HELSINKI, Finland - Finland's nationalist True Finns blew away even the most optimistic predictions on Sunday to suddenly become a major political force even though the National Coalition captured the most seats in a parliamentary election.
The unprecedented result for the anti-immigration and anti-EU True Finns will likely send the parliament lurching right and could obstruct Finnish approval of bailouts for debt-laden European Union member states.
The once tiny populist party captured a stunning 39 seats, up from only six in the outgoing parliament, making it the only party to gain any seats in parliament and landing it in third place, according to a final tally.
The conservative National Coalition's leader, outgoing Finance Minister Jyrki Katainen, is however almost certain to take the prime minister's office and form a government, as his party rose for the first time in history to become the largest in parliament with 44 seats.
"My good friends, we have made history," a flushed National Coalition chair Jyrki Katainen told his supporters as results ticked in.
The opposition Social Democratic Party meanwhile scored a defensive win, beating every polling prediction to grab 42 seats and secure second place, while outgoing Prime Minister Mari Kiviniemi's Centre Party was the biggest election loser by far, trading its top place for a distant fourth with 35 seats, something no polls had predicted.
But while he narrowly missed out on taking the reins of government, the True Finns charismatic leader Timo Soini, 48, was the real winner Sunday, after having guided his party from a mere 4.1 percent of votes four years ago to a whopping 19 percent.
"Sometimes it pays to believe in what you stand for, even when you hit obstacles and get made fun of," Soini told supporters as the votes were tallied.
"The True Finns now have a member of parliament in every single electoral district!" he added enthusiastically.
The rise of the True Finns and their anti-EU, anti-immigration rhetoric injected a unpredictable and somewhat chaotic note to election campaigns, boosting voter interest and resulting in an official national turnout of 70.4 percent -- well above the 67.9 percent seen in the last elections in 2007.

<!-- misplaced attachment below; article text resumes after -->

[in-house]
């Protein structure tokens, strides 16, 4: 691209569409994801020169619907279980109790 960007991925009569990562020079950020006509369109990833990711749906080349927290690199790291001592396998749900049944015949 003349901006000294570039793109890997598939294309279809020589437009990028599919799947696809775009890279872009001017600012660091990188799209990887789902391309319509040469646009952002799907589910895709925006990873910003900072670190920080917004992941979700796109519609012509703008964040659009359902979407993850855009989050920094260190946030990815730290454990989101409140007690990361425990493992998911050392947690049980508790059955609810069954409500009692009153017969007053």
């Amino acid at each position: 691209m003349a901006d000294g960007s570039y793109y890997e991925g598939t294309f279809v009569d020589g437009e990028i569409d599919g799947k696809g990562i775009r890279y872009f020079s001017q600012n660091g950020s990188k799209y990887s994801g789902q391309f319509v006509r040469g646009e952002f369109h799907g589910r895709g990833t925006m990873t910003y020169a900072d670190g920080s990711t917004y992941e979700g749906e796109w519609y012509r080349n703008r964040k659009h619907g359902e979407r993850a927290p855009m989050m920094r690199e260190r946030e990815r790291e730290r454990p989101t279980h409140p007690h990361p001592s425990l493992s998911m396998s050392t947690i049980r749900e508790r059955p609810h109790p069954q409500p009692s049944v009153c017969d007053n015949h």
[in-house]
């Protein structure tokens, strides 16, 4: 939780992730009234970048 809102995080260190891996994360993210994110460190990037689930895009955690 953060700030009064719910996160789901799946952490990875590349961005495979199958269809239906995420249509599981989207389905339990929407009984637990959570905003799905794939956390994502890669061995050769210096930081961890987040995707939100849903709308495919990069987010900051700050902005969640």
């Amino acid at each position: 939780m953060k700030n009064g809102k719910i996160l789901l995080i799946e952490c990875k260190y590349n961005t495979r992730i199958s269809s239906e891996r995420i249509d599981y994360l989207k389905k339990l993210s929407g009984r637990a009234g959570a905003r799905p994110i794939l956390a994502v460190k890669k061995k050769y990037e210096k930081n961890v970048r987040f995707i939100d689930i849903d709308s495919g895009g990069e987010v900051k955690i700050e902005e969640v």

"The public is really on the move this time around, that's one good thing that the True Finns have accomplished," 50-year-old Eero Salmi told AFP while the polls were still open, adding that he didn't plan to vote for them.
"We've definitely come out to vote against the True Finns. Their ideology is something that shouldn't be tolerated, so it's especially important this time for me to vote," said 32-year-old Sirpa Kortelainen, adding the environment was the biggest issue for her.
The party's rise will also certainly not be welcomed by Brussels, which is anxiously awaiting Finland's decision on whether or not it will back or veto EU bailouts to debt-ridden EU states.
The True Finns' flat rejection of bailouts and even calls for Finland to abandon the euro largely marked the this year's campaign and their message resonated with many people from other parties as well.
Hari Nordling, a 58-year-old salesman, said earlier he would vote for the Swedish People's Party but largely supported the True Finns' stance on the EU.
"We pay more than we get (from the EU). Those countries... use the money of our taxpayers to help other people," he told AFP in Helsinki.
Prime Minister Kiviniemi, who had only been in power since last June, was meanwhile visibly disappointed at her crushing defeat.
"The conclusion is clear, that with these kinds of results we will be going into the opposition," a muted Kiviniemi told public broadcaster YLE.
Tampere University political analyst Ilkka Ruostetsaari told AFP the results were dumbfounding.
"The True Finn's victory, surpassing every poll and every expectation of a drop on election day... plus the total collapse of the Centre - the whole thing is historic," he said.
Meanwhile, forming a new government, which is likely to happen with Katainen at the helm, could be problematic.
Soini has previously ruled out joining a coalition in favour of increasing loan guarantees to the EU's emergency bailout fund, for instance.
Katainen, meanwhile, has stressed that Finland must "act responsibly" in the bloc to avoid a meltdown of the eurozone, however, his comments on Sunday evening were conciliatory, perhaps with the acknowledgement that forming a government without the True Finns could be difficult.
"When responsible people sit at the same table and talk about Finland's best interests, then solutions can usually be found," Katainen told YLE.